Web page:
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Joe Maddon: ‘It’s big-boy time’ for Cubs

The only thing Maddon knew for sure on Thursday was that there will be no crying in baseball the rest of the way as the division race and the summer get even hotter with the Cubs new-look roster locked into place.

Chicago Cubs v St Louis Cardinals
Castellanos celebrates after breaking up Jack Flaherty’s no-hit bid with a sixth-inning single Thursday night.
Photo by Jeff Curry/Getty Images

ST. LOUIS — Cubs manager Joe Maddon started August with several new toys to play with in his lineup and bullpen.

But even with Nick Castellanos and Tony Kemp making their debuts in the starting lineup and holdover ace Jon Lester starting the new month on the mound against the Cardinals, the task down the stretch looked a lot like the Cubs’ labor the first four months.

After an 8-0 loss Thursday, they are one game behind the Cardinals in the National League Central.

And the only thing Maddon knew for sure was that there will be no crying in baseball the rest of the way as the division race and the summer get even hotter with the Cubs’ new-look roster locked into place.

Castellanos, whose debut included a sixth-inning single that broke up Cardinal right-hander Jack Flaherty’s no-hit bid, figures to play almost every day in right or left.

If that means less playing time or role changes for struggling Albert Almora, newly recalled Ian Happ or even streaky Kyle Schwarber, Maddon has a message for any complainers:

“It’s big-boy time.”

The Cubs still have the worst road record in the NL as they left St. Louis on another down beat with their 10th consecutive winless series.

They still have the second-best home record in the league as they head to Wrigley Field for another three-game showdown with the Brewers.

And almost everything in between was in play for the stretch drive in the tightest division race in the majors.

“Right now we’ve just got to put out there what we consider the right thing to do,” Maddon said of the daily task during this final sprint as he gets to know his two new hitters, as well as relievers David Phelps and Derek Holland, who also were acquired in recent days.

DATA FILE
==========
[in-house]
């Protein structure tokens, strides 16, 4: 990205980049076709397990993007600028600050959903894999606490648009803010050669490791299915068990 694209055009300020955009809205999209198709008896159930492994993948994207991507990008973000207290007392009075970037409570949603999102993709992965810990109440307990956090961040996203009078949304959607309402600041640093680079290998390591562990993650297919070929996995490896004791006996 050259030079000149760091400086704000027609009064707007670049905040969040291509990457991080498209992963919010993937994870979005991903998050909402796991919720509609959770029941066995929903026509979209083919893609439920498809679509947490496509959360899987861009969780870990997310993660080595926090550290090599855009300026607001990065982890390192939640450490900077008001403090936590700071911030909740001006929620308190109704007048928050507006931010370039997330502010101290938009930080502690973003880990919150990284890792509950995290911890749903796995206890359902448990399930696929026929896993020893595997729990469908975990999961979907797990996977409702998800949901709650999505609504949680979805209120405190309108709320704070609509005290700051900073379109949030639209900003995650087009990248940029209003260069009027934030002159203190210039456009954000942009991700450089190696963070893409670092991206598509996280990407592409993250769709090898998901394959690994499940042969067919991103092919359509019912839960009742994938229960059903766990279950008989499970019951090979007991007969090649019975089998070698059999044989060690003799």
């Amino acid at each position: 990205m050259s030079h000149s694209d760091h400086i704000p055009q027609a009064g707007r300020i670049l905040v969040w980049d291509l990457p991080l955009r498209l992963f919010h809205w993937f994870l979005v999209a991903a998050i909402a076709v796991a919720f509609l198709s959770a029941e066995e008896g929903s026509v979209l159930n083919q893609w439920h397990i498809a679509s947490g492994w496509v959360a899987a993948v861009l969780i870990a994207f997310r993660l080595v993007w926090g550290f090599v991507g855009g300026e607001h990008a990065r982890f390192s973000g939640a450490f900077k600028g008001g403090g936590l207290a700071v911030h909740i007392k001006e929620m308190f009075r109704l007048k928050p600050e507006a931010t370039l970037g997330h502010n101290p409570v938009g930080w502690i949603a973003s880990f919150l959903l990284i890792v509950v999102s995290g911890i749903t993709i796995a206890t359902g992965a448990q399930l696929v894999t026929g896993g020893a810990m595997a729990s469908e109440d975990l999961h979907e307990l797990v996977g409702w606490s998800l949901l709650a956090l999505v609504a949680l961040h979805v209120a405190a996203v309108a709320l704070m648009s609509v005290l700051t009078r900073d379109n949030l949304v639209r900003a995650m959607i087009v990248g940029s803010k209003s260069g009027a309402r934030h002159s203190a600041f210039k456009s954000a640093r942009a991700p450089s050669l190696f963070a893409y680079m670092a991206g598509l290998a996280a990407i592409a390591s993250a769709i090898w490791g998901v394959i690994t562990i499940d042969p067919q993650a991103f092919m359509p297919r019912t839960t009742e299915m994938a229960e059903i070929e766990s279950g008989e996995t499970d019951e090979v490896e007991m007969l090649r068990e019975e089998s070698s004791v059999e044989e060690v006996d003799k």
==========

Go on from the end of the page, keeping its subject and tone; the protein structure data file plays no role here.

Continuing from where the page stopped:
“I can’t be as aware, in a sense, as I was last year, just giving guys plate appearances and at-bats developmentally speaking. We have two months to really put our best foot forward. I will move guys in and out, but I don’t feel as compelled to do it as I maybe felt last year.”

Among the things at stake down the stretch are the viability of the competitive window the front office believes it has built to this point, as well as Maddon’s job.

As he embarks on the final two months, the Cubs had eight players on the roster who weren’t there on Opening Day, including five added in recent weeks (including closer Craig Kimbrel).

“I haven’t quite discussed my role, but to be quite blunt, I don’t care,” said Kemp, who started at second base. “I’m just here to help in any way possible, whether that will be off the bench of if they want me to serve water to the guys. I’ll do whatever they need.”

Kemp is expected to play a platoon/bench role. Castellanos is expected to play every day, pushing Jason Heyward from right field to center field on a more regular basis and turning Almora and possibly Happ into part-time players and potential late-inning defensive guys for now.

Castellanos, who is especially effective against left-handers might even find some at-bats leading off against favorable matchups. He batted second Thursday.

The Cubs’ leadoff numbers in July, with Schwarber getting most of those starts, were terrible, ranking last in the majors in average (.152), on-base percentage (.222) and slugging (.323). The strikeout rate was a whopping 30.6 percent, 27th-worst in MLB.

Heyward went 2-for-5 from the leadoff spot Wednesday and was there again Thursday, going 0-for-3.

Castellanos’ thoughts on batting leadoff?

“I don’t care,” he said. “I’m not a very high-maintenance kind of guy. If I’ve got a glove and a bat, I’m ready. Leadoff, third, fourth, ninth, whatever.”

Big-boy answer. Big-boy time.